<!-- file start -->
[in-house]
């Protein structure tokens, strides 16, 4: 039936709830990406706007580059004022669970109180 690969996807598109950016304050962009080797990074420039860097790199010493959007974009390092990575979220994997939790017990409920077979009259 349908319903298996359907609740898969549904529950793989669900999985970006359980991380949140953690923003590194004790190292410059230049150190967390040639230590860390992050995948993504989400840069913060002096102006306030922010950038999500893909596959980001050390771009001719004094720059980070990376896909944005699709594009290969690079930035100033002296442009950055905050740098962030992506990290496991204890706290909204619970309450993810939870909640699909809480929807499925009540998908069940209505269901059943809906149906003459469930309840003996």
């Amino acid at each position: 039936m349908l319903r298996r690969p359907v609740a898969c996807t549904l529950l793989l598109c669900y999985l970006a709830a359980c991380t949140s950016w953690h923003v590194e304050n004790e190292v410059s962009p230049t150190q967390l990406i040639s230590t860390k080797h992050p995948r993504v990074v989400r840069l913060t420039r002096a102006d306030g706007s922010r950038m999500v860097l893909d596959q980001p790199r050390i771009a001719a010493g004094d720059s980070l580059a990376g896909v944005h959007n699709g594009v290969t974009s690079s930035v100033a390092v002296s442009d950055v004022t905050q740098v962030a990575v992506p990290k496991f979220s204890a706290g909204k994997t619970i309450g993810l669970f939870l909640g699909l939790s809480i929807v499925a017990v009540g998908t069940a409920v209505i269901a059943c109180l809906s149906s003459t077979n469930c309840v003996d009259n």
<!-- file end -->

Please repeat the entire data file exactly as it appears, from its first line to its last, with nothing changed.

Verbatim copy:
[in-house]
């Protein structure tokens, strides 16, 4: 039936709830990406706007580059004022669970109180 690969996807598109950016304050962009080797990074420039860097790199010493959007974009390092990575979220994997939790017990409920077979009259 349908319903298996359907609740898969549904529950793989669900999985970006359980991380949140953690923003590194004790190292410059230049150190967390040639230590860390992050995948993504989400840069913060002096102006306030922010950038999500893909596959980001050390771009001719004094720059980070990376896909944005699709594009290969690079930035100033002296442009950055905050740098962030992506990290496991204890706290909204619970309450993810939870909640699909809480929807499925009540998908069940209505269901059943809906149906003459469930309840003996």
């Amino acid at each position: 039936m349908l319903r298996r690969p359907v609740a898969c996807t549904l529950l793989l598109c669900y999985l970006a709830a359980c991380t949140s950016w953690h923003v590194e304050n004790e190292v410059s962009p230049t150190q967390l990406i040639s230590t860390k080797h992050p995948r993504v990074v989400r840069l913060t420039r002096a102006d306030g706007s922010r950038m999500v860097l893909d596959q980001p790199r050390i771009a001719a010493g004094d720059s980070l580059a990376g896909v944005h959007n699709g594009v290969t974009s690079s930035v100033a390092v002296s442009d950055v004022t905050q740098v962030a990575v992506p990290k496991f979220s204890a706290g909204k994997t619970i309450g993810l669970f939870l909640g699909l939790s809480i929807v499925a017990v009540g998908t069940a409920v209505i269901a059943c109180l809906s149906s003459t077979n469930c309840v003996d009259n």